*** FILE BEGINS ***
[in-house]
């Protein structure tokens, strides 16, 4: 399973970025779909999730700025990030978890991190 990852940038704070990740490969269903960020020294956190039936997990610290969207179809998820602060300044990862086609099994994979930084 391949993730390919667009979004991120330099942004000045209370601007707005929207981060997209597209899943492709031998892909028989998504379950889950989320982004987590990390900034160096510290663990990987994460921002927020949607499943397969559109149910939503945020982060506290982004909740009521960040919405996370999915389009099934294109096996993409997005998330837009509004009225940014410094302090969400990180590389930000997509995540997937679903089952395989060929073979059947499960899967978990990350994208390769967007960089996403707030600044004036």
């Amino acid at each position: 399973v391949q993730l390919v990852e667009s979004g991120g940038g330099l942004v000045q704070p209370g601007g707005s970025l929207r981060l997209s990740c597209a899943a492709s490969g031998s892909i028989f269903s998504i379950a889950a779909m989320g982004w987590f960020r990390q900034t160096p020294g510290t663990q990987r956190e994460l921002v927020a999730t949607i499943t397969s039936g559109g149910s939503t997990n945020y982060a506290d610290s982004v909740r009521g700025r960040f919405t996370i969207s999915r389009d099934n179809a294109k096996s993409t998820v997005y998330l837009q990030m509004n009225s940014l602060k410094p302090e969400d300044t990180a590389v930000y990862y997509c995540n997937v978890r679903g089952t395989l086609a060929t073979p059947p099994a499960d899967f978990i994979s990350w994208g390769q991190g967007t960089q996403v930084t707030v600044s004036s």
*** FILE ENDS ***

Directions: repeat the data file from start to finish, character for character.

[in-house]
């Protein structure tokens, strides 16, 4: 399973970025779909999730700025990030978890991190 990852940038704070990740490969269903960020020294956190039936997990610290969207179809998820602060300044990862086609099994994979930084 391949993730390919667009979004991120330099942004000045209370601007707005929207981060997209597209899943492709031998892909028989998504379950889950989320982004987590990390900034160096510290663990990987994460921002927020949607499943397969559109149910939503945020982060506290982004909740009521960040919405996370999915389009099934294109096996993409997005998330837009509004009225940014410094302090969400990180590389930000997509995540997937679903089952395989060929073979059947499960899967978990990350994208390769967007960089996403707030600044004036």
């Amino acid at each position: 399973v391949q993730l390919v990852e667009s979004g991120g940038g330099l942004v000045q704070p209370g601007g707005s970025l929207r981060l997209s990740c597209a899943a492709s490969g031998s892909i028989f269903s998504i379950a889950a779909m989320g982004w987590f960020r990390q900034t160096p020294g510290t663990q990987r956190e994460l921002v927020a999730t949607i499943t397969s039936g559109g149910s939503t997990n945020y982060a506290d610290s982004v909740r009521g700025r960040f919405t996370i969207s999915r389009d099934n179809a294109k096996s993409t998820v997005y998330l837009q990030m509004n009225s940014l602060k410094p302090e969400d300044t990180a590389v930000y990862y997509c995540n997937v978890r679903g089952t395989l086609a060929t073979p059947p099994a499960d899967f978990i994979s990350w994208g390769q991190g967007t960089q996403v930084t707030v600044s004036s």